Reaction Conditions: fa{UAC) 2, ^ ^ l u Kmoi/m ; i . z j Kmoum ; r r o m o i e r , h


X 10'^ kmol/m^; TsOH, 4 x 10 ‘ kmol/m\- Solvent, MEK; Total Volume, 2.5 x 10'^ nr\-
Temperature, 388K; Pco. 5.4 MPa; Time, 10 hr; A, Acetic acid; B, M ethyl acetate:
‘’’‘‘Without TsOH; ‘^’‘‘4.5 hr; ‘Benzene sulfonic acid instead o f TsOH; ^PdCh instead o f
Pd( 0 Ac) 2; ^Pd(acac)2 instead o f Pd(OAc) 2; ‘'Pd(pyca)(PPh 3)(OTs) instead ofPd(O Ac )2

57
Palladium metal catalyst was also used in heterogeneous form along with Lil and

TsOH as promoters for carbonylation o f methanol. Use o f 5%Pd supported on activ ated

carbon was found to be as effective as the homogeneous Pd{0Ac)2 catalyst, but the

successive recycles o f the heterogeneous catalyst show'ed decrease in the catalyst activity

probably due to leaching o f palladium from the support (Table 2.3). Decrease m
conversion in successive recvcles has been shown in Fia. 2.2.

100

c
g
V)
CD
>
C
o
O

Fig. 2.2. Recycle studies o f 5%Pd/C with Lil and TsOH promoters in carbonylation
o f methanol
Reaction conditions: Pd, 4 x 10'^ kmol/in (for recycle-n, the catalyst was used fr oni
n-1 recycle): CH 3OH, 1.25 km ol/m '\ Lil, 4 x 10'^ kmolhn TsOH, 4 x lO ' kn io l/n r:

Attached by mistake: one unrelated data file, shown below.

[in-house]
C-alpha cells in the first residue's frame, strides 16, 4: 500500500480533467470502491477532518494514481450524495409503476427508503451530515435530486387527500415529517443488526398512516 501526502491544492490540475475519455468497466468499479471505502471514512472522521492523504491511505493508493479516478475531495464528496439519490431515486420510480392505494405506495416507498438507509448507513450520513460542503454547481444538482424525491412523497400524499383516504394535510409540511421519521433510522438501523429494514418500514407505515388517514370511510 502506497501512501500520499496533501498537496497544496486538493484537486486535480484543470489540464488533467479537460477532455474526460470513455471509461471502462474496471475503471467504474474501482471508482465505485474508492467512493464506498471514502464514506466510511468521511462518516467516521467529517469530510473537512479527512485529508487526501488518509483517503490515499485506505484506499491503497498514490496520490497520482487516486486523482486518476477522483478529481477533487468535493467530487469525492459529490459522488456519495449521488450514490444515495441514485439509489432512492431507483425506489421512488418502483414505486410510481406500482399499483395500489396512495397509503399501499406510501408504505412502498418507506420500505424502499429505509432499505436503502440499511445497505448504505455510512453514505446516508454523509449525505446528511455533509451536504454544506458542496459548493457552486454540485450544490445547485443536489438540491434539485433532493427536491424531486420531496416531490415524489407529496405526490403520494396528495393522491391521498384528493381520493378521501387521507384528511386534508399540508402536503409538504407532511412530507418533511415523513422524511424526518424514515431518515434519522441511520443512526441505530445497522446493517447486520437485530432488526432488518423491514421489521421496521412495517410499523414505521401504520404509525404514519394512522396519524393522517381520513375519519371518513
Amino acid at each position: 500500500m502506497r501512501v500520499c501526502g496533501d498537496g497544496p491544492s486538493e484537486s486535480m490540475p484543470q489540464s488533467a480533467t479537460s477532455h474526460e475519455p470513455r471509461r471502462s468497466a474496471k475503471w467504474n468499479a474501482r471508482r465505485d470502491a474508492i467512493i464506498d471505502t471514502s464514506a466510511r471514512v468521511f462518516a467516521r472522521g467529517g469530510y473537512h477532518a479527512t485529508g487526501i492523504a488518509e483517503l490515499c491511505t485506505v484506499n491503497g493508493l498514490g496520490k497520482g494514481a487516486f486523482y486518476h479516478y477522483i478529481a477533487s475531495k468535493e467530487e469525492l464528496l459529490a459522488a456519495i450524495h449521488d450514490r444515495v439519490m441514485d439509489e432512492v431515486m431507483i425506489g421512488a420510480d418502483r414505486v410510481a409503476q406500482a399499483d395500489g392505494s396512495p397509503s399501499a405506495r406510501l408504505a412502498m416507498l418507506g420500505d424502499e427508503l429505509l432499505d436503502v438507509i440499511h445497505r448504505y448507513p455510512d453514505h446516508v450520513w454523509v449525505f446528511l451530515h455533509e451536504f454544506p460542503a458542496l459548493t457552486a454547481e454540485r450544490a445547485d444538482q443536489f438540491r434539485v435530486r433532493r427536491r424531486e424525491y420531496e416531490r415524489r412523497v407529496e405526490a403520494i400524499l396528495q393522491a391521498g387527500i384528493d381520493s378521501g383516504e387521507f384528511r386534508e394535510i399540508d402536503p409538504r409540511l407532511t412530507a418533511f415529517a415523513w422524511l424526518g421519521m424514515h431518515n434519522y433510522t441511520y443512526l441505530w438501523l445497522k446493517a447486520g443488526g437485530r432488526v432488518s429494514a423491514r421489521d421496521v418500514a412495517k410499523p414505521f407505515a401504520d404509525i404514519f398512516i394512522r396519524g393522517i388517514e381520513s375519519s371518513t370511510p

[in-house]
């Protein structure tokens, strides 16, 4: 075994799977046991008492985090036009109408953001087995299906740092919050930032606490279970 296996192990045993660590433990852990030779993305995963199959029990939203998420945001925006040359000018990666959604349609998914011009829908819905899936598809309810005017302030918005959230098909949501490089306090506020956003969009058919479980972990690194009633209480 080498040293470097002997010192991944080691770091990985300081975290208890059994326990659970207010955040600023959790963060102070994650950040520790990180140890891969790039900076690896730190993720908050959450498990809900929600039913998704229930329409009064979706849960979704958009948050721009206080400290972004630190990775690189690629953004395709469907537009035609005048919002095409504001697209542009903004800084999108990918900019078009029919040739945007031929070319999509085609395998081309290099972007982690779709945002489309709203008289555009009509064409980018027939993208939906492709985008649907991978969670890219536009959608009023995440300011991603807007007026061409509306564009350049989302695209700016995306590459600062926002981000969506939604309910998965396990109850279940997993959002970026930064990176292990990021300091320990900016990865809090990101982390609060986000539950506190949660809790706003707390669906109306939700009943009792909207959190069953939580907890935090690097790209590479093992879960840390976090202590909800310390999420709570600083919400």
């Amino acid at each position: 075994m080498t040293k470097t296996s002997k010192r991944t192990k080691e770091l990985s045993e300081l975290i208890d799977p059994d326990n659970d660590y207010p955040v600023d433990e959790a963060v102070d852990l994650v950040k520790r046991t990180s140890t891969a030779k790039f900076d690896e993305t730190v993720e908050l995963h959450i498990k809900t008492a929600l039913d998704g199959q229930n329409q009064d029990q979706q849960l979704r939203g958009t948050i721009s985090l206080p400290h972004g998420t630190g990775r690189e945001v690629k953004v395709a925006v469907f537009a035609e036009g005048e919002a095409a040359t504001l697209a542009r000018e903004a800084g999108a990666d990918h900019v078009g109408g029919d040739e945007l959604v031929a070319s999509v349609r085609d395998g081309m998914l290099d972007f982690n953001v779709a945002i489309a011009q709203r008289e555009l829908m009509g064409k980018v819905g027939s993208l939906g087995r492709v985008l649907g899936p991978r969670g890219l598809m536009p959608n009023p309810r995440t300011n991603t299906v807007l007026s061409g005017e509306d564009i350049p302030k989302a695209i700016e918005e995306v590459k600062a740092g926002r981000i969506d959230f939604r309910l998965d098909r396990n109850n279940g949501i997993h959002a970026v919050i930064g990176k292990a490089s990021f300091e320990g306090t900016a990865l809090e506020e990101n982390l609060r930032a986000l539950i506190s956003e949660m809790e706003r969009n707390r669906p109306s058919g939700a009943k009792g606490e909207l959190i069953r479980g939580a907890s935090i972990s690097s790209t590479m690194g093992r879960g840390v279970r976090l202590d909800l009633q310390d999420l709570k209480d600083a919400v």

Water, 4% (V/V); Solvent, A4EK; Total Volume, 2.5 x 10'^ m \- Temperature, 388K:
Pea, 5.4 M Pa; Time, 10 hr; A, Acetic acid; B, M ethyl acetate

Table 2,3. Heterogeneous catalyst for Lil and TsOH promoted carbonylation of
m ethanol".______________________________________________________________
Conversion, Selectivity, % TOF.
Run No. Catalyst
% A B

r Pd(0Ac)2 94.25 65.12 4.23 24

2 5%Pd/C 96.22 66.06 4.52 22

3 Recycled from 2 74.09 59.55 9.55 13


4 Recycled from 3 55.87 55.5 12.5 9

‘‘Reaction Conditions: As in Fi^. 2.2; '^PdfOAc)}, 4><10'^ kmol/m^ (hom ogeneous catalyst)

58
2.5.2. P d (O A c ) 2- H I C atalyst S y ste m

Effect o f water concentration in Pd(0Ac)2-HI catalyzed reaction showed a trend


similar to that with Pd(OAc)2-KI-TsOH catalyst system. Increase in the catalytic activity
was noted when water concentration was increased from 4% to 20%, which remained
unchanged beyond that. Significant improvement in selectivity to acetic acid was
observed at higher water concentrations as shown in Table 2.4. This improvement was
consistent with the equilibrium reaction (eq. 2.8) o f acetic acid w ith unreacted methanol

CH3COOH + CH3OH CH3COOCH3 + H2O (2 .8 )

at higher water concentration. Pdl2 as a catalyst was found to be inactive for methanol
carbonylation reaction probably because P d ^ is insoluble in the reaction solvent
(Solubility o f Pdl2 in MEK was separately checked. Also, after the carbonylation reaction
black precipitate o f Pdl2 was found in the reactor).